Right: Output signal from two cascaded MC100EL16 ECL line receivers, driven at 33 MHz

The circuit presented here achieves improved performance in both respects by following the ECL line receivers with two inexpensive MMIC amplifiers. The monolithic amplifiers are undercoupled with 1-pF capacitors in an attempt to equalize lower- and higher-frequency harmonic generation. My device of choice was the Mini-Circuits GALI-5+, which exhibits about 16 dB of gain at frequencies up to 4 GHz and is still usable at twice that frequency. By combining these two different device types, we can take advantage of the input-level independence offered by the ECL line receivers and the superior harmonic-generation characteristics of the MMICs.

Results and Measurements

Among the many applications for a comb generator is as a driver for a harmonic mixer or sampler. These devices, in turn, find wide application in equipment from synthesizers to network analyzers. My own intended use for the comb generator required specs similar to those of the SRD-based generator in the popular HP 8753A/B vector network analyzer, so it proved helpful to compare the performance of my own circuit to that of its counterpart in my HP 8753A during development.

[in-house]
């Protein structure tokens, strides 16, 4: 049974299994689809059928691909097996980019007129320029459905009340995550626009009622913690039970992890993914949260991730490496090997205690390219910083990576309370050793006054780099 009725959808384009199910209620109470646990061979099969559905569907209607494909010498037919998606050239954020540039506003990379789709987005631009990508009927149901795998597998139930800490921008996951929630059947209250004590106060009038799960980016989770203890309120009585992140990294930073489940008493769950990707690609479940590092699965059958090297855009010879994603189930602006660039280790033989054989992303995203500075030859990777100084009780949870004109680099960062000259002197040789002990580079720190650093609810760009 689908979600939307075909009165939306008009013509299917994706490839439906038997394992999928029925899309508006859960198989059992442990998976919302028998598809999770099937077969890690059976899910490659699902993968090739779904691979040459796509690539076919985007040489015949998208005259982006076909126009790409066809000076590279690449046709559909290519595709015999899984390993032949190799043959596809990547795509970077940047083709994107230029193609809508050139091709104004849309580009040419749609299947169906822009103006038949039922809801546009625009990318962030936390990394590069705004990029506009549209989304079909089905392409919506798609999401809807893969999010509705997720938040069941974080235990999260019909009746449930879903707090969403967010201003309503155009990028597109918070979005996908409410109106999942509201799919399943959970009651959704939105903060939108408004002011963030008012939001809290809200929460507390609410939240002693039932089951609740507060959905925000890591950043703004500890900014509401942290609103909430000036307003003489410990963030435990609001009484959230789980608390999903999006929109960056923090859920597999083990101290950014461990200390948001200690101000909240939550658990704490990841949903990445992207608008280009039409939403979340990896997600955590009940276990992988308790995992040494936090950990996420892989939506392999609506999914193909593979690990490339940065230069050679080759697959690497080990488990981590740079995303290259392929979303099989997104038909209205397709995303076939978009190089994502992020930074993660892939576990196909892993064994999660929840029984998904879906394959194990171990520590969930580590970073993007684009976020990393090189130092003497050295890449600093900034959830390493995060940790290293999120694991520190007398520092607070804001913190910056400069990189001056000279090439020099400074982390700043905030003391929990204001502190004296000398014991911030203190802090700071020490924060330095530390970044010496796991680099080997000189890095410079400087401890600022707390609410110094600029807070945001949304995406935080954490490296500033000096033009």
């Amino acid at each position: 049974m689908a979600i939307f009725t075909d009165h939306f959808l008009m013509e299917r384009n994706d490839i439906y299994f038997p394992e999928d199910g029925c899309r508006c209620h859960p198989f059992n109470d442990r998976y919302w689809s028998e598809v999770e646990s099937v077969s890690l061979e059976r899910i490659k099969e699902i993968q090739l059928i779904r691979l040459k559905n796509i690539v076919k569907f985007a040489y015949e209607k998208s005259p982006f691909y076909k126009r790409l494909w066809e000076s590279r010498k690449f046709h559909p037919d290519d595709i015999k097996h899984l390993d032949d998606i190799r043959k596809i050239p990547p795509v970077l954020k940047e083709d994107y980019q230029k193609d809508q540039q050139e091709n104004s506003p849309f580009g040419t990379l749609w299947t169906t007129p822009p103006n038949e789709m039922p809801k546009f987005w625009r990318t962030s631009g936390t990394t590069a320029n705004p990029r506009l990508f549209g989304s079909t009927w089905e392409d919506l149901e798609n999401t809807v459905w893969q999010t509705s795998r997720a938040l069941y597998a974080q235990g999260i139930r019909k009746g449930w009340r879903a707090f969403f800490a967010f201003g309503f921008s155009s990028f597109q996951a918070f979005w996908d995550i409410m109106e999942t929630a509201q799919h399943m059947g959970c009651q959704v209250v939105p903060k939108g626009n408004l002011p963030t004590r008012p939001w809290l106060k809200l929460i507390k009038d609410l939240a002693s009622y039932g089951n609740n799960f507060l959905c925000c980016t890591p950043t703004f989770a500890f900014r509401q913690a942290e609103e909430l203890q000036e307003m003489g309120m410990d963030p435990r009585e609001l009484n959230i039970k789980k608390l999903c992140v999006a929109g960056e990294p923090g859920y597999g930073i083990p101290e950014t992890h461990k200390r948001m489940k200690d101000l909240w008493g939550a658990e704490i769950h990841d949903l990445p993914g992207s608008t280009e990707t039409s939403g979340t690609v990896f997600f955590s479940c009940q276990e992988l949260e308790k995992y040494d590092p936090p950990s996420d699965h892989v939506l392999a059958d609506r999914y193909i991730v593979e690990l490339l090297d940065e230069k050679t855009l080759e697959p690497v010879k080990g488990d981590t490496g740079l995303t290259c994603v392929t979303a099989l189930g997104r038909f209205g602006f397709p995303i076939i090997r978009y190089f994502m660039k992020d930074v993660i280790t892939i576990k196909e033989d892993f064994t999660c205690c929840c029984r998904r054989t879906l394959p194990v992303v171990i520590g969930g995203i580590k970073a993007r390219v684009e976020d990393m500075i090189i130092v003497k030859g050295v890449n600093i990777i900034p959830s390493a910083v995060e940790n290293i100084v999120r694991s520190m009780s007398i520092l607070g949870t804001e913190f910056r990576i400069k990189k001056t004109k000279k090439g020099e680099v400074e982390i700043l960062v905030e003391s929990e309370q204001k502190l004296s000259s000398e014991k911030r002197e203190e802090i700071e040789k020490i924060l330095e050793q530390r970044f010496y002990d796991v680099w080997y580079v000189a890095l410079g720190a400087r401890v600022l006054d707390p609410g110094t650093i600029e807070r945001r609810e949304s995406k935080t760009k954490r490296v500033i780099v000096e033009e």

Below: 30-MHz harmonics from HP 8753A internal SRD source. Difference between strongest and weakest harmonics is 26 dB

One useful performance metric for a comb generator is the differential amplitude of the strongest comb harmonic and the weakest. Within a given output range, this parameter tends to improve with increasing drive frequency, so measuring it at 30 MHz does a good job at representing worst-case results. The HP 8753A's generator is excellent in this regard; only 26 dB separates the weakest comb tooth (at approximately 1400 MHz) from the strongest, near 750 MHz. Shown here is the output spectrum from the HP 8753A's comb generator at 30 MHz; results at 60 MHz are similar. Under identical test conditions, my ECL/MMIC generator yields good results as well, but not as good as the far-more-complex and -expensive Hewlett-Packard design.